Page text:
Prisons-the Epicenter of Infectious Diseases
The U.S. Correctional System is the epicenter of infectious diseases-from there the diseases spread throughout poor communities, people of color, and the homeless
The epicenter of infectious diseases is the Correctional System.
Prison health care is a public safety issue
One in 31 adults in the U.S. primary health care provider is prison health care which is one the most expensive heath care providers in the country and provides less than suboptimal care
90% of inmates will return to communities uninsured
In 2008, 7.3 million adults, one in 31 adults, were in the U.S. correctional systems (federal and state prison, county jails, parole, and probation) this is the combined populations of Chicago, Philadelphia, San Diego, and Dallas and larger than the populations of 38 states and the District of Columbia
In 1999, 31.4% of 7.2 million inmates nationwide were infected with hepatitis C
In 2000, California’s prison system had the dubious distinction of being the largest prison population (170,000) and 42.6% inmates were infected with hepatitis C
90% of inmates are released from correctional systems - majority are under the age of 35, uninsured, untreated, and undiagnosed with communicable diseases - return to economically and medically underserved and overburdened communities
Annually, 6.5 million women will experience the risk of being with a partner who was incarcerated. Because of their culture and history of violence many women of color many will not ask or demand their partner use a condom
Ø Within the first 72 hours of release many ex-offenders will use drugs including injecting
Ø Within 6 days on average ex-offenders have unprotected sex with 1-3 partners
Ø An average of 30% of ex-offenders infect their primary sexual partner with HIV/AIDS or HCV
Ø In California, 850,000 children have at least one parent in the correctional system
Within three years of their release 60%-70% of ex-offenders will return to prison or jail leaving behind women, many who are single mothers, infected with hepatitis C or co-infected with HIV/AIDS
1 in every 100 people within the United States receives their health care through the prison healthcare system. 96% of these people will return to their local community-UNDIAGNOSED, INFECTED, UNINSURED, AND WILL BE LIVING WITH US. We can either acknowledge this fact or ignore it. BUT IT WILL NOT GO AWAY. THE IMPACT OF DENIAL IS ALREADY BEING FELT BY ALL OF US: HIGHER INSURANCE COSTS, HIGHER INFECTION AND MORTALITY RATES. WE LIVE EVERYDAY PAYING FOR OUR INACTION.
Women who become infected bear a greater burden than males. Not only does she face the possibility of becoming infected, she also faces the real issue of becoming pregnant. Those women who know that they are pregnant worry about transmitting the disease to their unborn child or to existing children. Then she must deal with the greater burden of caring for all of her children if she decides to do the treatment. Will she be to sick, to care for her children? How can she maintain well enough to work and do the treatment? Who will care for her children, if she is unable to do so? Who will care for her children if she dies? Should she delay treatment until her children are older?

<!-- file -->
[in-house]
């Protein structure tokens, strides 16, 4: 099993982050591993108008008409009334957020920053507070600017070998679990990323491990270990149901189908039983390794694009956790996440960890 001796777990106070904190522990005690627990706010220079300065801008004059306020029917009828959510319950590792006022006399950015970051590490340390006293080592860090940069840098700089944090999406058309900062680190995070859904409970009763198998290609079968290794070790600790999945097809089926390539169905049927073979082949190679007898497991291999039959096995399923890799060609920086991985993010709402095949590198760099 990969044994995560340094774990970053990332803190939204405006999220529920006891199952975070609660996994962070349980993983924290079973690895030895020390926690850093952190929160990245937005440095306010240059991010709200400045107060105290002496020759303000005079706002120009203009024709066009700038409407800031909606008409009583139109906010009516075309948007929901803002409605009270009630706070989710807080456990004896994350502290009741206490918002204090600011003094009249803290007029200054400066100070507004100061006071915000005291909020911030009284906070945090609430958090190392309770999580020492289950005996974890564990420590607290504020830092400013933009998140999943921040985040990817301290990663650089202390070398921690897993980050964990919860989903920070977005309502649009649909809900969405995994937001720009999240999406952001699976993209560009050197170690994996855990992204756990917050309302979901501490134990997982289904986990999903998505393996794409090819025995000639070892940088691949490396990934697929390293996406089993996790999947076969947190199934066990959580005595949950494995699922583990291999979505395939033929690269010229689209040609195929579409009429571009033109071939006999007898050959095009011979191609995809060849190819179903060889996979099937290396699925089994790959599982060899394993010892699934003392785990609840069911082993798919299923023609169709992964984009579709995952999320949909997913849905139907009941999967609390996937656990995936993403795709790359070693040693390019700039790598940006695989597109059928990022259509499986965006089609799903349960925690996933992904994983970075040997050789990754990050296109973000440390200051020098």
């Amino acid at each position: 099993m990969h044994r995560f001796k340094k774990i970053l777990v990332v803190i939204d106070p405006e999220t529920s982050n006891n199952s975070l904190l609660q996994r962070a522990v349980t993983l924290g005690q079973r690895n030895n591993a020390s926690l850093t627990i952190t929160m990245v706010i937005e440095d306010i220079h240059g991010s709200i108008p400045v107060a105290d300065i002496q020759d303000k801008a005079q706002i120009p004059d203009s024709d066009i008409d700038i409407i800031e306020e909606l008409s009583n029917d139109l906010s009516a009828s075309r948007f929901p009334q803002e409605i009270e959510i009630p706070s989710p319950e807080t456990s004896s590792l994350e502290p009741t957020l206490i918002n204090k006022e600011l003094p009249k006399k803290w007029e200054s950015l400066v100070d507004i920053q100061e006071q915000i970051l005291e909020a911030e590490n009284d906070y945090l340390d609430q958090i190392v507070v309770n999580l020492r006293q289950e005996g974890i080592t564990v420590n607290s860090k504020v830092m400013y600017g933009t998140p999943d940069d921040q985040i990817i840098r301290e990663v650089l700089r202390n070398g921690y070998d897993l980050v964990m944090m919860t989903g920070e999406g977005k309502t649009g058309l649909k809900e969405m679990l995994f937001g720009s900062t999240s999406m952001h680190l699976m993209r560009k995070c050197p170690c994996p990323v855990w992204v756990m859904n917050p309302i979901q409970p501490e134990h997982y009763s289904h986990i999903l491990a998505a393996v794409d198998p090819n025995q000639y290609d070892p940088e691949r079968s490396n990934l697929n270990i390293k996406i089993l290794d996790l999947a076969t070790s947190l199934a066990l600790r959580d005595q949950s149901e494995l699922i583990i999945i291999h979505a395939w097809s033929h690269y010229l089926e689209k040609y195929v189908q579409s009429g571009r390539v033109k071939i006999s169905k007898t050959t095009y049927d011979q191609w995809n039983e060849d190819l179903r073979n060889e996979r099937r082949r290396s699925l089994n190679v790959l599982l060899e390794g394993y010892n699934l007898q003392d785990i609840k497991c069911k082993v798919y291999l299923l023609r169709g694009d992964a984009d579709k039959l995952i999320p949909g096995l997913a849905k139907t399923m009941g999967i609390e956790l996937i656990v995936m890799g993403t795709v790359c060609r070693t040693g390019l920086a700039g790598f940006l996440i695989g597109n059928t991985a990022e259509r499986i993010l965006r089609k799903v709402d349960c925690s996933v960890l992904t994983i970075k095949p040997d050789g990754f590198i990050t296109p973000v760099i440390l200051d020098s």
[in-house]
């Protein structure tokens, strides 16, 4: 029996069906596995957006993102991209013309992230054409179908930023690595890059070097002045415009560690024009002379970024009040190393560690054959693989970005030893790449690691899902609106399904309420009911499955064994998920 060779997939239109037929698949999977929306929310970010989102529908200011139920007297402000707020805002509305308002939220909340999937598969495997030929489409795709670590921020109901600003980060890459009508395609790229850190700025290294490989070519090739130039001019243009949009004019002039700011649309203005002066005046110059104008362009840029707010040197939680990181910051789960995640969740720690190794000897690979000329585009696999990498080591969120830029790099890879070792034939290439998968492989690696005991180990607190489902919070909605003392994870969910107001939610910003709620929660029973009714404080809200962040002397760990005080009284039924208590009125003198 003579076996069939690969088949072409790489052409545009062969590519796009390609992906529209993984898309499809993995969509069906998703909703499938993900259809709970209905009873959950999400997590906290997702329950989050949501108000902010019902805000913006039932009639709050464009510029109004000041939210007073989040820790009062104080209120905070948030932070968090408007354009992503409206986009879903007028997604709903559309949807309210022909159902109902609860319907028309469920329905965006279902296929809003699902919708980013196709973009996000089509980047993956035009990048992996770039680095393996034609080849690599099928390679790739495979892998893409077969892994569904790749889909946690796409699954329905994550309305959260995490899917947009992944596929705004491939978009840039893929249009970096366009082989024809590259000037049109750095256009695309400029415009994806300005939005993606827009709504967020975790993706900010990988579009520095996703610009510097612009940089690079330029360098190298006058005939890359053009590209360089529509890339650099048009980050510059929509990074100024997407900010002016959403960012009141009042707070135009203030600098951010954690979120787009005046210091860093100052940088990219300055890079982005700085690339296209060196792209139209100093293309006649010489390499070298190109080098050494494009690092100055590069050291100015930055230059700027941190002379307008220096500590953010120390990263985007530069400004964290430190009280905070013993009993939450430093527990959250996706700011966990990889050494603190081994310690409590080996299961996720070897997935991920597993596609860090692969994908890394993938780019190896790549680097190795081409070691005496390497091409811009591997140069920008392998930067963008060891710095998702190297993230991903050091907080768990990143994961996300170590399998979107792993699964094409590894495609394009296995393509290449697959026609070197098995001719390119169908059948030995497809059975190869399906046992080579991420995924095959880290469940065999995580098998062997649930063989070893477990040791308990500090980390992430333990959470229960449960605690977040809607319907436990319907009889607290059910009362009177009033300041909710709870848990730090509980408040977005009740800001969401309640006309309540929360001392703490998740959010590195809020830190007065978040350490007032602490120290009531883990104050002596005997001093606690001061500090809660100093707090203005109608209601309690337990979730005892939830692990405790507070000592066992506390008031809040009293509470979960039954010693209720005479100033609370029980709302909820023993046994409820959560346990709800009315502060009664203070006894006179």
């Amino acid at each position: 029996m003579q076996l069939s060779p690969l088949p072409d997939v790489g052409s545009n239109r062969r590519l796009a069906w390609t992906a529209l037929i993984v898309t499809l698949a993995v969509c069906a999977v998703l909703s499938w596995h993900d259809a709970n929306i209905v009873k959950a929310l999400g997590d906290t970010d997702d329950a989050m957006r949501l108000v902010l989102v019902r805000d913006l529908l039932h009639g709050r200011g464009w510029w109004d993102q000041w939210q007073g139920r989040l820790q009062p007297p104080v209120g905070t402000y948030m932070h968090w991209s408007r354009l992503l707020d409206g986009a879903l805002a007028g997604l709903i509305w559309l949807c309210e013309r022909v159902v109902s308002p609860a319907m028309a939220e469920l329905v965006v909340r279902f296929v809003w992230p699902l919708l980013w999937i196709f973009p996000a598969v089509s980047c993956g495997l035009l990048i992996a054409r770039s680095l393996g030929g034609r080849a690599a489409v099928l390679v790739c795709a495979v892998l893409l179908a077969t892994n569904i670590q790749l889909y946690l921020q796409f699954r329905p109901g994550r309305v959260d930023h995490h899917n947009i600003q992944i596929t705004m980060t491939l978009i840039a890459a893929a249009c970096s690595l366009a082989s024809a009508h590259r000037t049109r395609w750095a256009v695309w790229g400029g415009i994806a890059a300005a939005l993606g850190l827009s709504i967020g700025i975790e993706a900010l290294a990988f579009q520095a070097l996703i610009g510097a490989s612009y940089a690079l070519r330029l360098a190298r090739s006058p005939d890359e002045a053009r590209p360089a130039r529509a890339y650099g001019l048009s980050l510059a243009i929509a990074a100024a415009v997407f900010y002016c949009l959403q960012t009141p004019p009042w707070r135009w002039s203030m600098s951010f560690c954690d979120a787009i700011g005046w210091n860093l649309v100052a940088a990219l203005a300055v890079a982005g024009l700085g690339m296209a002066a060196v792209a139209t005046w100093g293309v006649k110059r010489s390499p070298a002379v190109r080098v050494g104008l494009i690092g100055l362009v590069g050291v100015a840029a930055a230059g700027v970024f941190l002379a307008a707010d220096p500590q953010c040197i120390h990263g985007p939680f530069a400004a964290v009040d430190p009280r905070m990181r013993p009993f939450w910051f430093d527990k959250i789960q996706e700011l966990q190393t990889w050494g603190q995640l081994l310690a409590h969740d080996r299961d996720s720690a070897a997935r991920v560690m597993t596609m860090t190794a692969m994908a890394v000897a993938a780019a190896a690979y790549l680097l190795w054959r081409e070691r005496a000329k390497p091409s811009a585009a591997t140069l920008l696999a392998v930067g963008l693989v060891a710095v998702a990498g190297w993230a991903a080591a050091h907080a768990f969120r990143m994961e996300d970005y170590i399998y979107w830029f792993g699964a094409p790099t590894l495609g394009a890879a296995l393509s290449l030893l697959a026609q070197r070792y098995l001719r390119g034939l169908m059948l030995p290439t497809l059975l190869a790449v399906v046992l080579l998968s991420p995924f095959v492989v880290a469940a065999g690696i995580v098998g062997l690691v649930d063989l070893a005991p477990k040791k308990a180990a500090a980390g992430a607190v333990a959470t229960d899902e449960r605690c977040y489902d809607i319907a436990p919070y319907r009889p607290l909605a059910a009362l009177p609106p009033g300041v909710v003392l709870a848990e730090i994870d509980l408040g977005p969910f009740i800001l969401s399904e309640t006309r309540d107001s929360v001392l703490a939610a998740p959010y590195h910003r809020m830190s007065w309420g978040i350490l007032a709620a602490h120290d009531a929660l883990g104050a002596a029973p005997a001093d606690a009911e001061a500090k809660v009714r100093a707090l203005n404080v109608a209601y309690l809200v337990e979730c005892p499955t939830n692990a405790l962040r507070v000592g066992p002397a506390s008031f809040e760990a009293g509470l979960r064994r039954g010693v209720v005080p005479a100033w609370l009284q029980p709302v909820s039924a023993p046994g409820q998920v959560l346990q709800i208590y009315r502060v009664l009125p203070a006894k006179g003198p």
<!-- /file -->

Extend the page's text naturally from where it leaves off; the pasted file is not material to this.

The how’s and what if’s cloud her mind.
Society blames her for her condition. Denies her many of the opportunities so that she can raise her children and follow any sort of career path.
All women who are infected; all share a common concern. What will I do and how will I do it?
Lessons that we have learned
|Role of incarceration-How it impacts us all:|
From the Local Community Outward
The only common factor between both of the above communities is the correctional facilities located in their county. These counties are separated by 1200 miles-one in California, the other in Colorado
Prison Health Care
Why Prison Health Care is Important to all of us
Role of prison healthcare...the health care provider of 1 in every 100 adults
Define how prison health care impacts us all & ½ taxpayer dollars and communicable diseases
These are issues that must be addressed in our future
As a means of balancing budgets, many states are proposing to early releases of "non-violent" inmates. What people do not understand is as those ex-offenders are released, so too does the communicable diseases that they may be infected with. And women are hit the hardest.
Economic models we developed to determine the impact of early release programs, focus on healthcare, recidivism, impact on communities of commitments for public and private medical providers, and if they release 5, 000 or 10,000 inmates-which included a 60-70% recidivism rates, the costs to incarcerate and to demonstrate not just NET savings, but increase costs, plus an increase in prison healthcare costs
For the past several months, Hepatitis, AIDS, Research Trust (http://heart-intl.net/ ) have been working on mortality tables and charts. They have shown beyond a doubt that the US correctional system is the core, epicenter of infectious diseases. Either by not providing medical treatment or delaying medical treatment to inmates in the hopes that when these people are released back into society that some other governmental agency or charity will provide those former inmates with healthcare. Approximately, 65% of people release from prison will return within 3 years of release. Bringing with them whatever illness they had previously but this time they are sicker and need medical treatment via a hospital.
Money is not saved by denying treatment, it only costs more in time.